by Scot McKnight


Given, lost, regained.

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Nearly everyone today—including the champions of feeling good—recognizes the problem of happiness in the 21st century. The two studies that focus more on this than the others considered here are those by Layard and Brooks. "There is," Layard tells us, "a paradox at the heart of our lives. Most people want more income and strive for it. Yet as Western societies have got richer, their people have become no happier." And even if Brooks is right in claiming, on the political spectrum, that conservatives have "always been happier than liberals," that doesn't change the big picture: in spite of substantial economic growth, we are not getting happier. Part of the problem is that tests reveal that our happiness is comparative: as long as we have more than our neighbor we are happy. The move from poverty to a more comfortable life, to be sure, does increase a person's happiness, but beyond the basics possessions don't make us happier. Why? It's called the "hedonic treadmill." In brief, the more we have, the more we want, and the more we want the less we are happy. The treadmill keeps running, and it wears us down.

Studies in the last century have also shown that, since we inherit our happiness more than we earn it or find it, we might as well devote the rodeo-like pursuit of happiness to death. Laura Blue's "Is Our Happiness Preordained?" reports that new studies, often focused on identical twins, are revealing once again that happiness is more genetic than anything else. The underlying determinants for happiness are such things as sociability, activism, stability, and conscientiousness, and they come pre-packaged.2 In a step of faith for social scientists, Blue reports the findings of a study in Psychological Science which concludes that "innate personality traits cause happiness." Furthermore, a study of 2 million people reveals that we live a U-shaped curve pattern of happiness: under forty, fortysomething, and older folks—at 44 we reach our nadir of happiness.

Which puts me on the upswing. A friend, Phyllis Palmer, knowing I was reading about happiness, sent me a link to Blue's study while my wife Kris and I were in Aruba for Spring Break. Aruba is advertised as "one happy island," which it is if you follow the definition of feeling good and looking good and being in an idyllic place where the sun is always bright, the waters always aqua blue, and the sand always white. I sought shade under a tiki hut as I pursued my happiness studies. Sitting with me was Kris. I read one book a day on happiness, and, on day three, as I opened up Daniel Gilbert's Stumbling on Happiness, Kris—a psychologist—asked me who he was. When I said he was a psychologist, she informed me what he would be saying: "It's genetic." She was right. It's genetic, and that means lots of those titles on haven't caught up with the psychologists.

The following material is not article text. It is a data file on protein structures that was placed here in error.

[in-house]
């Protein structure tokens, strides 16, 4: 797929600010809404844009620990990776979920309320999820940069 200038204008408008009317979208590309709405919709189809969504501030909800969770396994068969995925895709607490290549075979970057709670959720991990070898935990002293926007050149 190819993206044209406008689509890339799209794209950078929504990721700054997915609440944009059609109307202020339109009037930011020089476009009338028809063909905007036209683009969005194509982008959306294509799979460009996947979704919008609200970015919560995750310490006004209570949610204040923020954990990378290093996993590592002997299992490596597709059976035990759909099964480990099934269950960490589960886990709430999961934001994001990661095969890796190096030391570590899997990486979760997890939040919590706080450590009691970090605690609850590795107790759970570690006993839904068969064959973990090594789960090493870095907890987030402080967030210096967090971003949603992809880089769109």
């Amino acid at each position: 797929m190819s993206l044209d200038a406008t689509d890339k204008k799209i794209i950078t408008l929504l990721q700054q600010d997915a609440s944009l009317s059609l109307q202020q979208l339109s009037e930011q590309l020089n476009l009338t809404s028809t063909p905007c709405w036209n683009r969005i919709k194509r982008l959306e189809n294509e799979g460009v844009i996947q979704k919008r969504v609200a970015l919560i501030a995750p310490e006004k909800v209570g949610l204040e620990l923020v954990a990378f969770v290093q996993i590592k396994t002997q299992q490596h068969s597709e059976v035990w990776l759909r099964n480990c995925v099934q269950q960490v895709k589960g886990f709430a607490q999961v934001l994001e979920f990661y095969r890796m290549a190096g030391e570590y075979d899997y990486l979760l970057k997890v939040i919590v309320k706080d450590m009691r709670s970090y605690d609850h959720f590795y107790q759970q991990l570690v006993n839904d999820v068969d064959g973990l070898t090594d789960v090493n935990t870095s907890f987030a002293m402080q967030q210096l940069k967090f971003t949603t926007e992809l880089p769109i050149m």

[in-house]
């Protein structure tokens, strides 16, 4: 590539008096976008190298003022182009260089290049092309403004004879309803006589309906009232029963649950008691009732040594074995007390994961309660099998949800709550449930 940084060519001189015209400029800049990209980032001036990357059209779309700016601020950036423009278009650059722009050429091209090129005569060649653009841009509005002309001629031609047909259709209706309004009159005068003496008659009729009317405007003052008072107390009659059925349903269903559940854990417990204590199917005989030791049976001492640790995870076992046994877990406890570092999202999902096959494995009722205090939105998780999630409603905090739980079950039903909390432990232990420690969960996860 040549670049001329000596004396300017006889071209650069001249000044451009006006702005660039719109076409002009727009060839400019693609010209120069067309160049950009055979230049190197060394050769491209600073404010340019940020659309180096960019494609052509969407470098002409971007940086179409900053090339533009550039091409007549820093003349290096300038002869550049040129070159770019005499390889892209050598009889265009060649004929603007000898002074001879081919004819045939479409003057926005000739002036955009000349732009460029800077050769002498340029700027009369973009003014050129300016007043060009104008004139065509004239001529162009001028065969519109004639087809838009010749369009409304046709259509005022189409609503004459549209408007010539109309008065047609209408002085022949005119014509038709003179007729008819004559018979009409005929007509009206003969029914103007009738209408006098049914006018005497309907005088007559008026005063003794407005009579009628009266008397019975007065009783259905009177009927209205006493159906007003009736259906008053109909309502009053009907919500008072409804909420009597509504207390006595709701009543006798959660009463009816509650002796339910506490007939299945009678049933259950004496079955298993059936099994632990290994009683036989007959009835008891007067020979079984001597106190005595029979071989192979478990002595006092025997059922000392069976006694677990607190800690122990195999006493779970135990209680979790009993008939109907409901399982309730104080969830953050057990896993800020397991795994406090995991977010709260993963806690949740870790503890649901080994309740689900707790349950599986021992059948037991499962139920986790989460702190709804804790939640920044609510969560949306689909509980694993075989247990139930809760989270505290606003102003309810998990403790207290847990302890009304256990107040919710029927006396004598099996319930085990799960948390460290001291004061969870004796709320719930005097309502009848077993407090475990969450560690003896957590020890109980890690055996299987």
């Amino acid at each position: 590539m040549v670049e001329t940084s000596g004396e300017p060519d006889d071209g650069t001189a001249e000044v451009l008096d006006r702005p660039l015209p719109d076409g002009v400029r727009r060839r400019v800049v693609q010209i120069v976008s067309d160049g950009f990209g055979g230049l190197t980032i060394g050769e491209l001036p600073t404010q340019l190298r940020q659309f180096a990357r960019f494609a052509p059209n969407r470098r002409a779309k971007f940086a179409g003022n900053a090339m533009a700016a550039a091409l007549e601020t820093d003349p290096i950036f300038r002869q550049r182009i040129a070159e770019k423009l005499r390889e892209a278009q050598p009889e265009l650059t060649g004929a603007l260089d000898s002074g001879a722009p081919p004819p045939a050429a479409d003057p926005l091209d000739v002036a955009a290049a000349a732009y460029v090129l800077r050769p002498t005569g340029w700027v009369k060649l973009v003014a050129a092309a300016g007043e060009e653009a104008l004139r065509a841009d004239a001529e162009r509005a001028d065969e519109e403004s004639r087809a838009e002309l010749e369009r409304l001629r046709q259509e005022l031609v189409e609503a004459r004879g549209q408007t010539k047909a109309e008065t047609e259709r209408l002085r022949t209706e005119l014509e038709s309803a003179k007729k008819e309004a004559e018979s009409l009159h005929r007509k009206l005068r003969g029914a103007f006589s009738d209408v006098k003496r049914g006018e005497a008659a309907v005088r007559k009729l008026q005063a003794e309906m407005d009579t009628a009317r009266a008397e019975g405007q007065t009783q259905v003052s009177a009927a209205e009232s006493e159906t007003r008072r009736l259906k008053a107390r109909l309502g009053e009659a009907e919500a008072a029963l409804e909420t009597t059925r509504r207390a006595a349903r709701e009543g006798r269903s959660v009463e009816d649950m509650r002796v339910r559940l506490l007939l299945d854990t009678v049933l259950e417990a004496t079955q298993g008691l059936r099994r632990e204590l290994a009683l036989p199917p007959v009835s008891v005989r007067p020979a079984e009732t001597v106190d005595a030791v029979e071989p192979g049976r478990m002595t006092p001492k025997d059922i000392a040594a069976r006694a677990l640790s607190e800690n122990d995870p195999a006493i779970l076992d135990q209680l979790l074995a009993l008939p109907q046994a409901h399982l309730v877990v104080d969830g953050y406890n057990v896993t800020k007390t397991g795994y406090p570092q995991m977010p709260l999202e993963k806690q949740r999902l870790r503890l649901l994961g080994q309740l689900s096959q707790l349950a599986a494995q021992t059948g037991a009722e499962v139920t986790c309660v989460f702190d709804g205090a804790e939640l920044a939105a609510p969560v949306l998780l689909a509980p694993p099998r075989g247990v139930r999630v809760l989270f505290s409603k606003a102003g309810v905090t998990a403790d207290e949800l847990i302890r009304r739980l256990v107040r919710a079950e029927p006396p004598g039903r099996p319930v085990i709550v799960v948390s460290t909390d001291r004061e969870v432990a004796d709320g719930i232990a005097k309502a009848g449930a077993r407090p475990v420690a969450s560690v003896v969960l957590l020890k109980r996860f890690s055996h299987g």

But Gilbert goes further. He's into the brain and the frontal lobe and the capacity of humans to do what he calls "nexting" and "imagining." All this dreaming of happiness, as each of us yearningly gazes upon Civita's potential glory in the evening sun, comes from the frontal lobe. Which gets us all in trouble because imagination leads to emotions and hope and to endless frustration and that's the problem with happiness: we dream about it, but it is our frontal lobe that actually creates our sense of our own happiness. "We are," Gilbert informs us, "the apes that learned to look forward because doing so enables us to shop among the many fates that might befall us and select the best one"—even if it doesn't come to pass. The future, after all, is "fundamentally different than it appears through the prospectiscope."  How different? "If we were to experience the world exactly as it is, we'd be too depressed to get out of bed in the morning, but if we were to experience the world exactly as we want it to be, we'd be too deluded to find our slippers." As for all the cheery how-to books on "Some of our cultural wisdom about happiness looks suspiciously like a super-replicating false belief." Those 18th-century optimists were wasting their time. The rodeo can't go on endlessly, and that one lonely title about melancholy might be nearer the mark for many.

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